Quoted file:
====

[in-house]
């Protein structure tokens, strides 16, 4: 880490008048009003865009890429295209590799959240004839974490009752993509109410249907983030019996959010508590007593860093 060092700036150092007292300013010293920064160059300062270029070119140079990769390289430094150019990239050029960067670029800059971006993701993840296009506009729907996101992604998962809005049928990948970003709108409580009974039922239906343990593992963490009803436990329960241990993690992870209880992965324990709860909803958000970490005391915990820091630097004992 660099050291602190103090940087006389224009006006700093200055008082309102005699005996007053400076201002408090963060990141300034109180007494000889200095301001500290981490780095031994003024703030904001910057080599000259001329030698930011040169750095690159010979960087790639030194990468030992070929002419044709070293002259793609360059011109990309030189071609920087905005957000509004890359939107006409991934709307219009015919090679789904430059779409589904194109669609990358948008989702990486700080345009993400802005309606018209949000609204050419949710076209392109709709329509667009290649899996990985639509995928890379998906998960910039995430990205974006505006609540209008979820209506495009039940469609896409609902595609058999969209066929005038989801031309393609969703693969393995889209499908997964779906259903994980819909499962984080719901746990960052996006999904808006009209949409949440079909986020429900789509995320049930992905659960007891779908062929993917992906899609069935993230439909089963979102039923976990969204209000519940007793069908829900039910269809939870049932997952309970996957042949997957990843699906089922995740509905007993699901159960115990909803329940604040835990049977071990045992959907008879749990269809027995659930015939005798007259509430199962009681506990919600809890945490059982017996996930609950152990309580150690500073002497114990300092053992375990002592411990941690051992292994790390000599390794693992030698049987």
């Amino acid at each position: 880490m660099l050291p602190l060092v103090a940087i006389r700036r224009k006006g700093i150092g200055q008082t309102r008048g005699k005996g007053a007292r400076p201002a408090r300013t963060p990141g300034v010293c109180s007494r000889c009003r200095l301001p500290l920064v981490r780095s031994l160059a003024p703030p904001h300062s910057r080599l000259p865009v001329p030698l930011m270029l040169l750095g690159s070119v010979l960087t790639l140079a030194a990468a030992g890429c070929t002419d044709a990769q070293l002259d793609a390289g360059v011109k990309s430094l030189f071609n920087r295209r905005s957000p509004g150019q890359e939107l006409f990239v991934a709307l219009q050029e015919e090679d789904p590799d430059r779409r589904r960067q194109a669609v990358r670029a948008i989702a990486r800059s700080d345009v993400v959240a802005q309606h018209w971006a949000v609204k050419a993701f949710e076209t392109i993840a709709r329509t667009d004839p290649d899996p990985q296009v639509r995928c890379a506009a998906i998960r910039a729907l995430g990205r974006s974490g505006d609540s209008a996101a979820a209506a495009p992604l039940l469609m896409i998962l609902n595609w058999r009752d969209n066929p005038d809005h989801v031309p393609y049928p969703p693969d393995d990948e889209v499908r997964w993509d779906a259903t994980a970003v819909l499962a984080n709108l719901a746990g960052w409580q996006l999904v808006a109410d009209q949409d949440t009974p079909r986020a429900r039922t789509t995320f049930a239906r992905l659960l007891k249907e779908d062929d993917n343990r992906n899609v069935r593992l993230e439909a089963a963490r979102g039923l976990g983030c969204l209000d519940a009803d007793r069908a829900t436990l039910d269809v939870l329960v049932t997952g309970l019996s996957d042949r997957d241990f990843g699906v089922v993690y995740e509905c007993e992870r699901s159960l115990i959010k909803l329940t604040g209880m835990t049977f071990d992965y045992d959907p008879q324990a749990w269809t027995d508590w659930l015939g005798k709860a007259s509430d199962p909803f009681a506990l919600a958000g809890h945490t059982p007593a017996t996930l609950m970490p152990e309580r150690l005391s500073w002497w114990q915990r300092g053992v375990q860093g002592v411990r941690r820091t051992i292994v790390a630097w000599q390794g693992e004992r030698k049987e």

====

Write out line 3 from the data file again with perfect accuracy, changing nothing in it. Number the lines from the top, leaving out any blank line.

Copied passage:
């Amino acid at each position: 880490m660099l050291p602190l060092v103090a940087i006389r700036r224009k006006g700093i150092g200055q008082t309102r008048g005699k005996g007053a007292r400076p201002a408090r300013t963060p990141g300034v010293c109180s007494r000889c009003r200095l301001p500290l920064v981490r780095s031994l160059a003024p703030p904001h300062s910057r080599l000259p865009v001329p030698l930011m270029l040169l750095g690159s070119v010979l960087t790639l140079a030194a990468a030992g890429c070929t002419d044709a990769q070293l002259d793609a390289g360059v011109k990309s430094l030189f071609n920087r295209r905005s957000p509004g150019q890359e939107l006409f990239v991934a709307l219009q050029e015919e090679d789904p590799d430059r779409r589904r960067q194109a669609v990358r670029a948008i989702a990486r800059s700080d345009v993400v959240a802005q309606h018209w971006a949000v609204k050419a993701f949710e076209t392109i993840a709709r329509t667009d004839p290649d899996p990985q296009v639509r995928c890379a506009a998906i998960r910039a729907l995430g990205r974006s974490g505006d609540s209008a996101a979820a209506a495009p992604l039940l469609m896409i998962l609902n595609w058999r009752d969209n066929p005038d809005h989801v031309p393609y049928p969703p693969d393995d990948e889209v499908r997964w993509d779906a259903t994980a970003v819909l499962a984080n709108l719901a746990g960052w409580q996006l999904v808006a109410d009209q949409d949440t009974p079909r986020a429900r039922t789509t995320f049930a239906r992905l659960l007891k249907e779908d062929d993917n343990r992906n899609v069935r593992l993230e439909a089963a963490r979102g039923l976990g983030c969204l209000d519940a009803d007793r069908a829900t436990l039910d269809v939870l329960v049932t997952g309970l019996s996957d042949r997957d241990f990843g699906v089922v993690y995740e509905c007993e992870r699901s159960l115990i959010k909803l329940t604040g209880m835990t049977f071990d992965y045992d959907p008879q324990a749990w269809t027995d508590w659930l015939g005798k709860a007259s509430d199962p909803f009681a506990l919600a958000g809890h945490t059982p007593a017996t996930l609950m970490p152990e309580r150690l005391s500073w002497w114990q915990r300092g053992v375990q860093g002592v411990r941690r820091t051992i292994v790390a630097w000599q390794g693992e004992r030698k049987e």